I have decided to listen to Jordan B Peterson’s Maps of Meaning as an audiobook and give a brief summary and discussion of what I pick up. Peterson fans will probably notice that I don’t pick all of the book up, and I may miss parts. That’s not intentional, be patient with me. But, I am either listening while running or while walking with my rescue dog and 12 week old daughter. Combine that with the fact that, so far, the language has been dense, some nuance will be lost. I appreciate that ahead of time, but if I’m going to get through a 30 hour audiobook (570ish pages) that I don’t think I’ll enjoy, then I’ll do it on my own terms.
I actually listen to audiobooks a lot, and nonfiction in particular. So, I shouldn’t struggle too much with the involved listening. And, Peterson is also the reader of Maps of Meaning, which is often preferable. The author knows where to put little intonations which add content.
The stated goal of Maps of Meaning is to explore one side of two-map representation of reality. The less discussed map is that of science: what things materially are and how they act and involve; the stuff of the physical sciences (and, to an extent, the social sciences as well, although both this book and the last one I listened to ― Nassim Nicholas Taleb’s The Black Swan ― suggest treating the social sciences like mathematicised hard sciences is an error). The map it focussed on is culture and mythology.
The idea, in summary, is that culture and mythology aren’t believed because they are literally true. Instead, they are meant to teach us something about meaning, the reasons we act, what we value. They simplify the chaos of the universe into bitesized bits that we can repeat over and over. They are the metaphors that shape the stories we tell ourselves about what is important, where we are in hierarchies, and what we should do.
I will obviously have criticisms as I go through this. As time of writing this introduction, I am only half way through chapter 2. But Peterson is yet to make the case that it is good to have these myths. Despite being sympathetic to the basic idea that stories can be true, in some way (1, 2), I don’t readily accept that these myths are good.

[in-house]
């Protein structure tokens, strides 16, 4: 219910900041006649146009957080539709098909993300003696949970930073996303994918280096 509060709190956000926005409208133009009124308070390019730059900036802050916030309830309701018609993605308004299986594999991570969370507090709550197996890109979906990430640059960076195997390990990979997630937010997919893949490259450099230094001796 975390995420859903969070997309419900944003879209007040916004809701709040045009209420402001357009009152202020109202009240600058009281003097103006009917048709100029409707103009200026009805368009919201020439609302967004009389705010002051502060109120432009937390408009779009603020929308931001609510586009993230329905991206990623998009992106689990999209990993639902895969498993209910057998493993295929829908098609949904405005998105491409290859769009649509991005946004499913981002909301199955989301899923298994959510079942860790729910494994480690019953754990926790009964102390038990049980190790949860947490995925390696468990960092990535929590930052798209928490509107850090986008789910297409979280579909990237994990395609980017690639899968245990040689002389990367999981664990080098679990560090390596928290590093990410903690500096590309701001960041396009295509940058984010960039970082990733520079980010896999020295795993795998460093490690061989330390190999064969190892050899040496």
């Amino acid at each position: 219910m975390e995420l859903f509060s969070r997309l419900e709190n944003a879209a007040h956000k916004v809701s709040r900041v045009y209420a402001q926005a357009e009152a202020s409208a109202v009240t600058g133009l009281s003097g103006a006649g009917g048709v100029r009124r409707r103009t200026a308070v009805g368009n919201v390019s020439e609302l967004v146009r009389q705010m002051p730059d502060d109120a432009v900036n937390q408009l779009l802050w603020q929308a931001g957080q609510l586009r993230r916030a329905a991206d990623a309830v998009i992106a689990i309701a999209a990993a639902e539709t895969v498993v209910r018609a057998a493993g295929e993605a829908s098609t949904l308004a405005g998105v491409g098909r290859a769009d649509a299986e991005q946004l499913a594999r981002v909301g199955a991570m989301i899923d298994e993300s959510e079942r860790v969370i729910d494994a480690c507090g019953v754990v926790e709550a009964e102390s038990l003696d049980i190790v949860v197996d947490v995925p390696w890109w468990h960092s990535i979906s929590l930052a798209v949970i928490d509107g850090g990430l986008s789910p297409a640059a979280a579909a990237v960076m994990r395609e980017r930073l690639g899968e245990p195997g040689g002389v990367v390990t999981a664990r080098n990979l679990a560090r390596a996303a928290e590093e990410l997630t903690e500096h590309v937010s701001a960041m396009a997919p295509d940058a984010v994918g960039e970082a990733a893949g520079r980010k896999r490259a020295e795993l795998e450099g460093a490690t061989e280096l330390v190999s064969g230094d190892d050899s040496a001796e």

My plan is to sit down and write about where I’ve gotten up to whenever I get the time to sit down and just write. There won’t be any real structure to where I am in the book between updates. But I am going to split it up this first time. I have listened to the preface, all of chapter 1 and part of chapter 2. The next few paragraphs will be about the preface. I won’t find much comment-worthy, as it’s autobiographical in nature.
Peterson left Christianity at an early age, for much the same reason many people do: no one could answer his perfectly fair questions. (I’m sure the book will come back round to say that he was asking questions as if the stories were literally true, whereas he should have been looking at it as if it were mythologically true ― distinction above ― but as of yet he has not.) He left socialism at university because he found he did not respect the socialists he was hanging out with and started to believe that socialism was a politics of envy; not loving the poor, but resenting the rich. Ultimately, though, he decided any politics that sought to change someone else before it changed the politician had some similar sort of fault.
Vivid and terrifying dreams used to haunt Peterson. I was on a 5km run when the book took a colourful and descriptive turn into the darkness of Peterson’s nightmares (and I got my 5km personal record ― so I already have something to credit him with). These were based in anxieties of the time: the cold war and nuclear annihilation. He was politically interested, but political models were all based on people being rational actors. Perhaps this conflict was part of what haunted him. He picked up books by Carl Jung (I didn’t quite catch if he sought it out or stumbled across it) and Jung’s engagement with the realness of dreams seemed to ease Peterson’s nightmares.
He’s now a psychologist. This explains his focus: Peterson is less interested in the reality as it is, but in how one understands and navigates it. And that is the focus of the second map: the map of meaning.